CmdrTaco from the don't-get-lost-in-there dept.
Roland Piquepaille writes "A European Union program has helped several European partners to develop the Virtual Planet (or V-Planet) software, which will enable its users to browse and interact in three dimensions with any part of our planet, according to IST Results. "Using Vplanet Explorer, anyone can set off on a journey to discover new regions in 3D, rather than staring at a flat map and trying to picture its scenery," says Eric Martin, coordinator of the IST project. The software can also be used for technical simulations and has already been used by both Airbus and Boeing. It should be available this summer for about 10,000 euros (about $12K). Besides other details and references, this overview contains several pictures of simulations using V-Planet."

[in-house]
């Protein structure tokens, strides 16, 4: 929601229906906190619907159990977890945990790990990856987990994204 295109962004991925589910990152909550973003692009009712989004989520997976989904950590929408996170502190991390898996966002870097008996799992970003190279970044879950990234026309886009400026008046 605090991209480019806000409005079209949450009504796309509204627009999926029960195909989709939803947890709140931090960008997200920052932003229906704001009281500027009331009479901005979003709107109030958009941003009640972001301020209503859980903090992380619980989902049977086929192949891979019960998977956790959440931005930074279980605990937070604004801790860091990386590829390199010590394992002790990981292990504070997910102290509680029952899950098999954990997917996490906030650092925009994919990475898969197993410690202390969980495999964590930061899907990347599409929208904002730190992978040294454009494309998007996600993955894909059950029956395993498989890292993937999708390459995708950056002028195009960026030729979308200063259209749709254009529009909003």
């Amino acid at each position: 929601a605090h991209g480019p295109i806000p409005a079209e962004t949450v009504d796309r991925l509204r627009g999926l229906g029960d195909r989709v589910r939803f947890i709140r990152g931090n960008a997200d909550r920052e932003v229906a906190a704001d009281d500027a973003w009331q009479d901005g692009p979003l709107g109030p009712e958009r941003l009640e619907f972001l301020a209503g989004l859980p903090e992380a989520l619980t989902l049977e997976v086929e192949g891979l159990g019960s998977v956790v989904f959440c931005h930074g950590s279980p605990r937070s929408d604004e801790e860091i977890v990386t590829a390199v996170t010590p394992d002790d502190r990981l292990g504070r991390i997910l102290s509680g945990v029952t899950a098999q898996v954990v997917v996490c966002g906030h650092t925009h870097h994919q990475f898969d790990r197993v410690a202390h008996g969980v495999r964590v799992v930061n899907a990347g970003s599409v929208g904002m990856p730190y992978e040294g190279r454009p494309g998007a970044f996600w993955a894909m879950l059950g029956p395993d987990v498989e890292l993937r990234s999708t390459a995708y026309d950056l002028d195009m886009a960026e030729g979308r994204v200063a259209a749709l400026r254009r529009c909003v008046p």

The reason that every major university maintains a department of
mathematics is that it's cheaper than institutionalizing all those people.